If I’m going to be honest with you all about ministering in the messiness of life, I have to include the subject of pornography. It’s an epidemic. And not just among men, but also among women. It’s a topic no one wants to talk about, but as leaders of women’s ministry we must be equipped to minister to women who struggle with this issue.
Most people avoid the topic of pornography and therefore know little about the realities of porn:
- Pornography re-routes how the addicted person thinks. It becomes a physical addiction.
- Porn replaces all other needs such as being hungry, sleepy, or in need of exercise with the desire to satisfy the addictive desire. For example, the addicted person may feel tired, but this is interrupted as being a need for a pornographic fix. The person comes to the place of not eating, sleeping, or meeting basic needs but meeting these with pornography.
- Pornography crosses all demographics; it impacts every age group and every economic group.
- Pornography has invaded the church. 64 percent of Christian men say they view pornography at least once a month. 15 percent of Christian women do so.1 We do not want to think this, but anyone is vulnerable to a pornography addiction.
- Pornography is about money. It generates more than $13 billion per year, while more than $3 billion is spent yearly on Internet pornography.1
- Pornography is not victimless.
- The women or men in the material are victims and seen only as objects of sexual fulfillment rather than individuals. Most pornography includes aggressive, abusive behaviors.
- The spouses of the addicted person suffer from having unrealistic sexual expectations placed on them.
- The families of the addicted person have financial resources taken away from meeting familial needs and into satisfying the porn addiction.
- The addicted person becomes unable to cope in society. With addiction comes shame, guilt, and feelings of hopelessness and being out of control.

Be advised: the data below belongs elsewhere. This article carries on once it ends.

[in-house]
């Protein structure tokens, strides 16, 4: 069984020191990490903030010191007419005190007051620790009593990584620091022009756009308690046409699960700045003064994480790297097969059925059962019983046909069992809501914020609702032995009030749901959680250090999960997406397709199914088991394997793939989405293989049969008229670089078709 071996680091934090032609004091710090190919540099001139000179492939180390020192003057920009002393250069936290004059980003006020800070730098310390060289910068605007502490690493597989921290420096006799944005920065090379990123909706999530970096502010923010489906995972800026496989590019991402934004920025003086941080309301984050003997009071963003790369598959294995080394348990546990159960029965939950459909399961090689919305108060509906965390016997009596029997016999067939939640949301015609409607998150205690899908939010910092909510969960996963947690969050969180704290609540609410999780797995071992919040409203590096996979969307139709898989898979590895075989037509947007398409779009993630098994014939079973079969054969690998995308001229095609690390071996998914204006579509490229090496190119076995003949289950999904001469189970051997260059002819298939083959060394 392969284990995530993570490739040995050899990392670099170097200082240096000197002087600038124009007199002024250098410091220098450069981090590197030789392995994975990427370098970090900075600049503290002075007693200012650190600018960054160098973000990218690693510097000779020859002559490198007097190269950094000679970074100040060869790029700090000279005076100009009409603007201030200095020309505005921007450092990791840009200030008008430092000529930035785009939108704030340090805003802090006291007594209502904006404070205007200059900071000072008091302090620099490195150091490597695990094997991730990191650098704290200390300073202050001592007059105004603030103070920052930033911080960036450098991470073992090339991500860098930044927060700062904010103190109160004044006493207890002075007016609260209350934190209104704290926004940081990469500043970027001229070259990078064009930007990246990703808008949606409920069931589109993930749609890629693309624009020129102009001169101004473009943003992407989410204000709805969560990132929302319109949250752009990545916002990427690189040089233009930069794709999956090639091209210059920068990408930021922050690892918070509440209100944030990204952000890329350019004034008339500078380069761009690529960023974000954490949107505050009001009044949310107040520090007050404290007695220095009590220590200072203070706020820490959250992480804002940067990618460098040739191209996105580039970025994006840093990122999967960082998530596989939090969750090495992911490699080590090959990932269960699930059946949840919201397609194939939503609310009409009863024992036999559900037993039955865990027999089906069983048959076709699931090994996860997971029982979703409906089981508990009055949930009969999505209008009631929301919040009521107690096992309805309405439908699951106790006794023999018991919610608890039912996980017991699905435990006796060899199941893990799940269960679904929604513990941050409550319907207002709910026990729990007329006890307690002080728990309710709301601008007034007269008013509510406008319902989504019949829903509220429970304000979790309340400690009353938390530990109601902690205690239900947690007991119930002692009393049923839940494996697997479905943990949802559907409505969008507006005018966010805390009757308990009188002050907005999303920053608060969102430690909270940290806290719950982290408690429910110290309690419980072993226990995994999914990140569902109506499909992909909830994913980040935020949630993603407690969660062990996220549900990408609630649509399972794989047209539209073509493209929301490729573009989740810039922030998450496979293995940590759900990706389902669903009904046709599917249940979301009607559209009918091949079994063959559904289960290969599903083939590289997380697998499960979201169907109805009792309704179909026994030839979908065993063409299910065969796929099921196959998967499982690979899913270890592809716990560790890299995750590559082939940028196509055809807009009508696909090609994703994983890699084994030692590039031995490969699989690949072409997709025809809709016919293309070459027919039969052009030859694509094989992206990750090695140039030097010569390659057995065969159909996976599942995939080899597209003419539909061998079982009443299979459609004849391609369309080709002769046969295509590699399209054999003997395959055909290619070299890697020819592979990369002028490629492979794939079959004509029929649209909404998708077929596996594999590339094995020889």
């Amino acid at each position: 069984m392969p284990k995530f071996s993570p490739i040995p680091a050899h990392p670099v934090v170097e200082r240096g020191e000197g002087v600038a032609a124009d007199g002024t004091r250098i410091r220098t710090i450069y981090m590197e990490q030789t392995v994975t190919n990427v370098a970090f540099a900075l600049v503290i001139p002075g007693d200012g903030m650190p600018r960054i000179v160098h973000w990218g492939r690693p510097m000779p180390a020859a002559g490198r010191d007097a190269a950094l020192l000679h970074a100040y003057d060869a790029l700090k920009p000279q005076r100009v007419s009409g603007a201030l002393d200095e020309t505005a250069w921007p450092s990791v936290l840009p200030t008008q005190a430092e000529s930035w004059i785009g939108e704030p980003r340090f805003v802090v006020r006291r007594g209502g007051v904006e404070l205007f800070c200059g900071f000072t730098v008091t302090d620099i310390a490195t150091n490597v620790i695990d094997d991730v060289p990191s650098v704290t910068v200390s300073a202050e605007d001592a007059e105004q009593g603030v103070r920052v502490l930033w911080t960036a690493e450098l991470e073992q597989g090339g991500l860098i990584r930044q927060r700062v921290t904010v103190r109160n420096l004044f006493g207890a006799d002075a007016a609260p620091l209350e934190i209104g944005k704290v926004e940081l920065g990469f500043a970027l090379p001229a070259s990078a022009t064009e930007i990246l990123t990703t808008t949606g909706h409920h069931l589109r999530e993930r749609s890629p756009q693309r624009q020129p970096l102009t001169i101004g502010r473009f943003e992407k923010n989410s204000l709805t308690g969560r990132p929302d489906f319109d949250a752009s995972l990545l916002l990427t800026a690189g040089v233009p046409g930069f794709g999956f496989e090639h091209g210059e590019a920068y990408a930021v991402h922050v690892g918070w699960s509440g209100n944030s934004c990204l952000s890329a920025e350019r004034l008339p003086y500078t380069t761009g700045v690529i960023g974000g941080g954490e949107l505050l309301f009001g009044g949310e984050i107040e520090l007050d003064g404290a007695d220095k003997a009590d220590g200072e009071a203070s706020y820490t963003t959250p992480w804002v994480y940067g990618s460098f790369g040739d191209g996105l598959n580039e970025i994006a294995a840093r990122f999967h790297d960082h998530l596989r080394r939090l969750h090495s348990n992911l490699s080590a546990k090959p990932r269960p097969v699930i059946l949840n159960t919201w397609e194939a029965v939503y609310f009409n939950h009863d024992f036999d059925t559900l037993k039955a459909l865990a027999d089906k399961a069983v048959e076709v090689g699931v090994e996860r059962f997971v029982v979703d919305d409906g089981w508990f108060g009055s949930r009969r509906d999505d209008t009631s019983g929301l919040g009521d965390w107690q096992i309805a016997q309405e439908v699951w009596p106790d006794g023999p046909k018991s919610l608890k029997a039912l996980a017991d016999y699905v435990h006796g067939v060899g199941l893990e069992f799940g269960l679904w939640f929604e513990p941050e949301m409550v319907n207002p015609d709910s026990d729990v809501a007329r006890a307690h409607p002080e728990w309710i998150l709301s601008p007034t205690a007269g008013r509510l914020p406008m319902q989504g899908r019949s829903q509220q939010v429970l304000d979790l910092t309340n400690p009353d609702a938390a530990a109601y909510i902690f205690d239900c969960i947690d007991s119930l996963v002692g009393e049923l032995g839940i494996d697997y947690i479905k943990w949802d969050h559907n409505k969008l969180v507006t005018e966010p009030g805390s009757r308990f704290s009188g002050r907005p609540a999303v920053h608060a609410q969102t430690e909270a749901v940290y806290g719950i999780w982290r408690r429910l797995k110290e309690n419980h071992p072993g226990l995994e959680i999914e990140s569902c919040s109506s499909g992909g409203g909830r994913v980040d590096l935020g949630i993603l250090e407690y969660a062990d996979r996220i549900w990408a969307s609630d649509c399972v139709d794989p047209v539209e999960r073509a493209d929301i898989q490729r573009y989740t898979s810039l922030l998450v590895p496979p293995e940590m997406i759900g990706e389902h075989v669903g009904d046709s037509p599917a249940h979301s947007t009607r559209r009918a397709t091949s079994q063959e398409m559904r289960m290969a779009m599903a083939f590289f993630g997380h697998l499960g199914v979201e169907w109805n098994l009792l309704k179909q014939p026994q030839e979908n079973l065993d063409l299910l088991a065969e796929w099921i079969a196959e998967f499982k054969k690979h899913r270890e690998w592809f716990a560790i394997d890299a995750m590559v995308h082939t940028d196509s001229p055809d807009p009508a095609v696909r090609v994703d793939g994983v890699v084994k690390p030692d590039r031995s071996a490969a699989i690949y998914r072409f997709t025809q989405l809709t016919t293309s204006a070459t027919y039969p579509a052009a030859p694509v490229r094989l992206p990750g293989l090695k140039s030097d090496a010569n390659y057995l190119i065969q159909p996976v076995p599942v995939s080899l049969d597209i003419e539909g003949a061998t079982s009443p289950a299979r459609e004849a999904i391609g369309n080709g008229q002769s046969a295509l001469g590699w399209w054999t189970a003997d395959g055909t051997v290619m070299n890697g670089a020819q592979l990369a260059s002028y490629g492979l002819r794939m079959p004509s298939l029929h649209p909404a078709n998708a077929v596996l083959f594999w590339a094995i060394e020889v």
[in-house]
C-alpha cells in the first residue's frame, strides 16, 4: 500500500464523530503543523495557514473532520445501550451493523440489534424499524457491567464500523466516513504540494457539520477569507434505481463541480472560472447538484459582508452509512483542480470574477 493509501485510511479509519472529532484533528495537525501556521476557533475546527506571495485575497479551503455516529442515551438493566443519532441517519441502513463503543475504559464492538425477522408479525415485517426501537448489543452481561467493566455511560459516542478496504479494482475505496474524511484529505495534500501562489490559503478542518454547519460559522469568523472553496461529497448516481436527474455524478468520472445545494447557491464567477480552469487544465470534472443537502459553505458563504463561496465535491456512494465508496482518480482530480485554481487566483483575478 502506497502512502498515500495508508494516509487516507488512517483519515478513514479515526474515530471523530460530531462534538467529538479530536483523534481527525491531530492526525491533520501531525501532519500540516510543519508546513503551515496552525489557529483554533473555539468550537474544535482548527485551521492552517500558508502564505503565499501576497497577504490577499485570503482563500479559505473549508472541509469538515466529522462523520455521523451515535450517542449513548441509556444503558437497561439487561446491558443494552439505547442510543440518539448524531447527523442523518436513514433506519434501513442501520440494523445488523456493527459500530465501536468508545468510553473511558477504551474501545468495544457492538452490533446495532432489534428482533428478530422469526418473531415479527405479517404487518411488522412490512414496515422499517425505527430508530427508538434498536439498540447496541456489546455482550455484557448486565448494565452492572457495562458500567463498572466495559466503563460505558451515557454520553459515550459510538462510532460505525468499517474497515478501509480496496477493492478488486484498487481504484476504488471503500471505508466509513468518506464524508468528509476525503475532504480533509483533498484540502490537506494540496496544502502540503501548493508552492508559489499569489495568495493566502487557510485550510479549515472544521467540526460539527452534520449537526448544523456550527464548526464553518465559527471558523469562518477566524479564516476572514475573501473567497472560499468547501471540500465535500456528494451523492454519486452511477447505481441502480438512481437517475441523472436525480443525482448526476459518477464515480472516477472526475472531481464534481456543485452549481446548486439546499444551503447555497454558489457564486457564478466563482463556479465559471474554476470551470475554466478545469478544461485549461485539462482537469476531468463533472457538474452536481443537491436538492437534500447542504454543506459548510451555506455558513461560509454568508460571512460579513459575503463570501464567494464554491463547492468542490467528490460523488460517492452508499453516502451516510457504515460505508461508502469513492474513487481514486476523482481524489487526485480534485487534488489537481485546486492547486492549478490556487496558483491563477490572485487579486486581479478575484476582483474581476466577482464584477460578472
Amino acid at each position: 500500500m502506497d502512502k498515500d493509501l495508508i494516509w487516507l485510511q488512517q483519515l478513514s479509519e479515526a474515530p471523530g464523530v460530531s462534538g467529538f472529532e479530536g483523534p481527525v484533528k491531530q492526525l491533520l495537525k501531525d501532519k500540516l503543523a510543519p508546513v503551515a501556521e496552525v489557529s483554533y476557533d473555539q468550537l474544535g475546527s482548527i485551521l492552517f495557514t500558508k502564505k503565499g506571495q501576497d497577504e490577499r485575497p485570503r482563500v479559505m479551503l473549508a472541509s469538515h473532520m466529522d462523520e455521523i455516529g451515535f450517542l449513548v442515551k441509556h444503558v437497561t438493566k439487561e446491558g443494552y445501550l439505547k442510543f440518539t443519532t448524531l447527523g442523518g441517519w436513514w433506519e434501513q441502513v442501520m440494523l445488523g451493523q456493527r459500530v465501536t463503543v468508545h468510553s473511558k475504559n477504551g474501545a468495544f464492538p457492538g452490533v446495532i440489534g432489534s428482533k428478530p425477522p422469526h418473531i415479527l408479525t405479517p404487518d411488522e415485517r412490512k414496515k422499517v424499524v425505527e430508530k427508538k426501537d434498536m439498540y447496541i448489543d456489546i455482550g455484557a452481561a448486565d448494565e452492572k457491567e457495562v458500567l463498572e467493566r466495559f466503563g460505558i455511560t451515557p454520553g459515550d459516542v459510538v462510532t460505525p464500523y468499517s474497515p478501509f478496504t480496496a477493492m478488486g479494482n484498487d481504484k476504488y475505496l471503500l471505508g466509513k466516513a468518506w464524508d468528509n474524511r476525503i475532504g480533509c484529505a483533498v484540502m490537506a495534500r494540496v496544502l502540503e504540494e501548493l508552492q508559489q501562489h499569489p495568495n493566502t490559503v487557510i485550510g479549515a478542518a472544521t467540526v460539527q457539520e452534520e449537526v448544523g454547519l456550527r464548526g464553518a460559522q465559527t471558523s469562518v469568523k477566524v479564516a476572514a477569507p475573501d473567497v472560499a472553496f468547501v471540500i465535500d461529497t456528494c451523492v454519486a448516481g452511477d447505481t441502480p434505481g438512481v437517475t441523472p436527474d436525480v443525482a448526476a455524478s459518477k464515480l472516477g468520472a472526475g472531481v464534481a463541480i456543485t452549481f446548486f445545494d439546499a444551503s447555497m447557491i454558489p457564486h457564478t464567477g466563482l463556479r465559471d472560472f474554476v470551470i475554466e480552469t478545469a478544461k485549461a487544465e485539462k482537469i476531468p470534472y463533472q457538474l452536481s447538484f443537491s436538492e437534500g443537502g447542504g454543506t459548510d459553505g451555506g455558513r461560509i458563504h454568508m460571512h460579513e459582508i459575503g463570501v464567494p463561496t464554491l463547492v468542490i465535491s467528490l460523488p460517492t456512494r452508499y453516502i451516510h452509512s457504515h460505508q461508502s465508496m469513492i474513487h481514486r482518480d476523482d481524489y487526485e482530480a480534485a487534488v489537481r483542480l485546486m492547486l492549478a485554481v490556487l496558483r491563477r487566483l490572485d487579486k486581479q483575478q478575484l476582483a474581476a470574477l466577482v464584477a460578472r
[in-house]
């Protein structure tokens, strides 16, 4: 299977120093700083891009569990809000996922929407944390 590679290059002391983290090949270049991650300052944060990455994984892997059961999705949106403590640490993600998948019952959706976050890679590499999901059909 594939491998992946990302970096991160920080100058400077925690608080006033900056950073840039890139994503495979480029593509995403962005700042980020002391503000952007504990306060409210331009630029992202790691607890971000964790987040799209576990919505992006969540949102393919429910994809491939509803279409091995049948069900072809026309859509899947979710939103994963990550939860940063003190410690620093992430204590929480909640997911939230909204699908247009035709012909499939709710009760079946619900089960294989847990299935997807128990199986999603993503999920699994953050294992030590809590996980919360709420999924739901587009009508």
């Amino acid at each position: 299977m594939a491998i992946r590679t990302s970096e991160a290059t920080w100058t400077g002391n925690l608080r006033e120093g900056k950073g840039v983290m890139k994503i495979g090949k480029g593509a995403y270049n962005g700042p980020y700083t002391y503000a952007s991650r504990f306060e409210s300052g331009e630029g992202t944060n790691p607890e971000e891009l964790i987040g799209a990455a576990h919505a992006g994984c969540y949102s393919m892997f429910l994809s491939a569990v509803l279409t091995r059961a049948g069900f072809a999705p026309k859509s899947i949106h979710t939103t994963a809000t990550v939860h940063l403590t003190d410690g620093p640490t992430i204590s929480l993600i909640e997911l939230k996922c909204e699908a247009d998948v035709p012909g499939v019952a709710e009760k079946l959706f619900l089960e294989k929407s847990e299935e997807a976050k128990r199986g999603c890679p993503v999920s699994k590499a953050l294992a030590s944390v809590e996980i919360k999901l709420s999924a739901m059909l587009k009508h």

How to help a woman addicted to pornography:
- Don’t ignore the addiction. Reach out to her, and listen to her story. Pray with her and help her seek wise counsel.
- Don’t say, “Just stop.” If she could, she would have already.
- Don’t judge. Any one of us could fall into the lure and seduction of pornography. It starts with reading a racy novel or watching a movie that is a little risqué. It does not take much.
- Don’t walk away. Be there for her. Listen to her struggles. Encourage her. Provide her with Scriptures to keep her encouraged.
- Don’t share her story without permission. It’s her story to share, not yours.
How to help women resist pornography:
- Pray for women to be protected from the draw of pornography.
- Set up accountability relationships, mentorships, or partnerships. We all need accountability.
- Study the Scriptures to discover what God has to say about purity and holiness.
- Teach what the Bible says about purity often.
- Talk to women one-on-one about porn.
- Be brave. Talk about pornography. What is hidden stays hidden and is allowed to grow. Warn women about the slow and deceptive ways women are drawn into pornography.
- Host an informal forum on pornography. Have women who have recovered from a pornography addiction share their stories.
There are stories in every church of families destroyed by pornography. Stories of financial ruin, broken hearts, and children whose lives have been ripped apart. Women left covered by shame and guilt. Men consumed with wrongful desire. This is not part of God’s plan for the family, but pornography creeps in and devours, leaving nothing in its wake. Pornography destroys. It makes a mess. Be brave enough to step in and be a part of rescuing women from pornography.
“Finally brothers, whatever is true, whatever is honorable, whatever is just, whatever is pure, whatever is lovely, whatever is commendable—if there is any moral excellence and if there is any praise—dwell on these things” (Philippians 4:8).
Next week, I’ll be focusing on ministering to wives of men addicted to pornography.
For more help and resources on ministering in the messy, check out Women Reaching Women in Crisis and Steps: Gospel-Centered Recovery or refer to the other articles in the Hurting Women or Ministering in the Messy categories.
Dr. Deb Douglas has served in women’s ministry for over 37 years. Now she spends her time working with Purchased Ministry, a ministry to women in the sex trade industry. Deb is also the Director of Biblical Counseling at First Baptist Church, Bossier City, LA. She was the first to graduate from New Orleans Baptist Theological seminary with a Masters degree focusing on women’s ministry and has earned a Doctor of Education in Ministry degree from NOBTS. She is “Pearl” to 3 sweet grand babies, “Mom” to Jared Douglas and Katie Chavis, and wife/sweetheart to Paul Douglas.